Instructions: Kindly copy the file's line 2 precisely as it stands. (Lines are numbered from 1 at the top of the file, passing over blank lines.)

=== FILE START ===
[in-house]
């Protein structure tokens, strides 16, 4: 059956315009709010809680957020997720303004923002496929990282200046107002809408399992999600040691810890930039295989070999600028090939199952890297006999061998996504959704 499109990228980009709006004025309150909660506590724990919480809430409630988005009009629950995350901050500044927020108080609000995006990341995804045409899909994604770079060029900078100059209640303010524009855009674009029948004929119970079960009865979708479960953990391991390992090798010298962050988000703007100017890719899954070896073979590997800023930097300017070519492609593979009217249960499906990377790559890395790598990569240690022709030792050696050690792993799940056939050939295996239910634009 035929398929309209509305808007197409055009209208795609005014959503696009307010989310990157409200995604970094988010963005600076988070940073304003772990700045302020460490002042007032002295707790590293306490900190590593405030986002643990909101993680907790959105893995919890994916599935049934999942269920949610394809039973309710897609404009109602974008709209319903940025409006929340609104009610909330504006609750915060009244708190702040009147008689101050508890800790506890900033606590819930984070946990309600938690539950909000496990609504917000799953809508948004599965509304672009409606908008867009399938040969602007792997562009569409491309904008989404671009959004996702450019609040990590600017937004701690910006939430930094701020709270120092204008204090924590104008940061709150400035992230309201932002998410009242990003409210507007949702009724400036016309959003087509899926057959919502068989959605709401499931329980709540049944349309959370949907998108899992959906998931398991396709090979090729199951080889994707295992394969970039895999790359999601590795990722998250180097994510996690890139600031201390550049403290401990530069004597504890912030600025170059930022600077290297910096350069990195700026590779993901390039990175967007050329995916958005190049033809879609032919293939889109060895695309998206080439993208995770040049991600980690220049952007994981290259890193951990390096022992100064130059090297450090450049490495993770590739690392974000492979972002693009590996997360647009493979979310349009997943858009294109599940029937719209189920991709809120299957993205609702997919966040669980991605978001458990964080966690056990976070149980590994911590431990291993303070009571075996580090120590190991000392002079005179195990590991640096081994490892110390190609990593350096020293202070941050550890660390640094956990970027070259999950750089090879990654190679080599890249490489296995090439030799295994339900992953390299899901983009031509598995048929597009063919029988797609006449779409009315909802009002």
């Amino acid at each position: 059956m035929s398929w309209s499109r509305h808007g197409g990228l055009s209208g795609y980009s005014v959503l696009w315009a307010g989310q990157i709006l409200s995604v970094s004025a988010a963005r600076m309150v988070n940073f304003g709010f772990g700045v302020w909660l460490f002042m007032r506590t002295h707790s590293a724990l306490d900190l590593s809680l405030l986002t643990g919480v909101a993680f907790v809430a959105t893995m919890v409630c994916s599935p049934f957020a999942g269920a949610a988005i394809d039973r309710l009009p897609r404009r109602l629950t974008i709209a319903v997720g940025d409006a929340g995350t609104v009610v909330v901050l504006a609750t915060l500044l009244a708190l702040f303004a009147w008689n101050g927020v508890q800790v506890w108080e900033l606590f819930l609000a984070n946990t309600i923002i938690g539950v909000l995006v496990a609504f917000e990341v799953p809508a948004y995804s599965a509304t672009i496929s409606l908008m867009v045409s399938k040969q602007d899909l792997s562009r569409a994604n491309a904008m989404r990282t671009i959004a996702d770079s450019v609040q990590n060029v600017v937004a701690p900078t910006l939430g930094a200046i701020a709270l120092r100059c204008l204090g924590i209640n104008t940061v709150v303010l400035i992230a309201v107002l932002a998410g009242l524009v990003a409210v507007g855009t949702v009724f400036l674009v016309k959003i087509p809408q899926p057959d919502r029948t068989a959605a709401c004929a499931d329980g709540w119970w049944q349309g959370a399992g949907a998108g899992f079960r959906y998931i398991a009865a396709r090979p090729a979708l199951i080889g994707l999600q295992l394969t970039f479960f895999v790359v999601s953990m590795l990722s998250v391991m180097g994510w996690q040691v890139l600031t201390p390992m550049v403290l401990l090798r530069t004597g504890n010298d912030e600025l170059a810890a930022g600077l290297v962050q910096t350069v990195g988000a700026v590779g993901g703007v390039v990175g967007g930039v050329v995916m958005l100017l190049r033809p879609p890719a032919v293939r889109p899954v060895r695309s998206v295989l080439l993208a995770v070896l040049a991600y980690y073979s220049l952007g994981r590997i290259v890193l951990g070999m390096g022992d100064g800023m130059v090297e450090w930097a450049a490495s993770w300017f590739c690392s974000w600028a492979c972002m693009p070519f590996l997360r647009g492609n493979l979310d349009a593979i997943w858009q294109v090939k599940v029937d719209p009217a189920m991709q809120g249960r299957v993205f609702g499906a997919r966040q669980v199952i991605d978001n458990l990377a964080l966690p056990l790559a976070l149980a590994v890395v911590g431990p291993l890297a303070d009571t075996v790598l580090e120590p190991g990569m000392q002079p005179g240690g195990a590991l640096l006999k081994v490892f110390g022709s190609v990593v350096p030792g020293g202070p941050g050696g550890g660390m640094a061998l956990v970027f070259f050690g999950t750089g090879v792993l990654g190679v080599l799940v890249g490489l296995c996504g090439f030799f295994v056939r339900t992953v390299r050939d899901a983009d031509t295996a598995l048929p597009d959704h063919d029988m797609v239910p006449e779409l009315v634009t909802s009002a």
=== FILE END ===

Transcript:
């Protein structure tokens, strides 16, 4: 059956315009709010809680957020997720303004923002496929990282200046107002809408399992999600040691810890930039295989070999600028090939199952890297006999061998996504959704 499109990228980009709006004025309150909660506590724990919480809430409630988005009009629950995350901050500044927020108080609000995006990341995804045409899909994604770079060029900078100059209640303010524009855009674009029948004929119970079960009865979708479960953990391991390992090798010298962050988000703007100017890719899954070896073979590997800023930097300017070519492609593979009217249960499906990377790559890395790598990569240690022709030792050696050690792993799940056939050939295996239910634009 035929398929309209509305808007197409055009209208795609005014959503696009307010989310990157409200995604970094988010963005600076988070940073304003772990700045302020460490002042007032002295707790590293306490900190590593405030986002643990909101993680907790959105893995919890994916599935049934999942269920949610394809039973309710897609404009109602974008709209319903940025409006929340609104009610909330504006609750915060009244708190702040009147008689101050508890800790506890900033606590819930984070946990309600938690539950909000496990609504917000799953809508948004599965509304672009409606908008867009399938040969602007792997562009569409491309904008989404671009959004996702450019609040990590600017937004701690910006939430930094701020709270120092204008204090924590104008940061709150400035992230309201932002998410009242990003409210507007949702009724400036016309959003087509899926057959919502068989959605709401499931329980709540049944349309959370949907998108899992959906998931398991396709090979090729199951080889994707295992394969970039895999790359999601590795990722998250180097994510996690890139600031201390550049403290401990530069004597504890912030600025170059930022600077290297910096350069990195700026590779993901390039990175967007050329995916958005190049033809879609032919293939889109060895695309998206080439993208995770040049991600980690220049952007994981290259890193951990390096022992100064130059090297450090450049490495993770590739690392974000492979972002693009590996997360647009493979979310349009997943858009294109599940029937719209189920991709809120299957993205609702997919966040669980991605978001458990964080966690056990976070149980590994911590431990291993303070009571075996580090120590190991000392002079005179195990590991640096081994490892110390190609990593350096020293202070941050550890660390640094956990970027070259999950750089090879990654190679080599890249490489296995090439030799295994339900992953390299899901983009031509598995048929597009063919029988797609006449779409009315909802009002």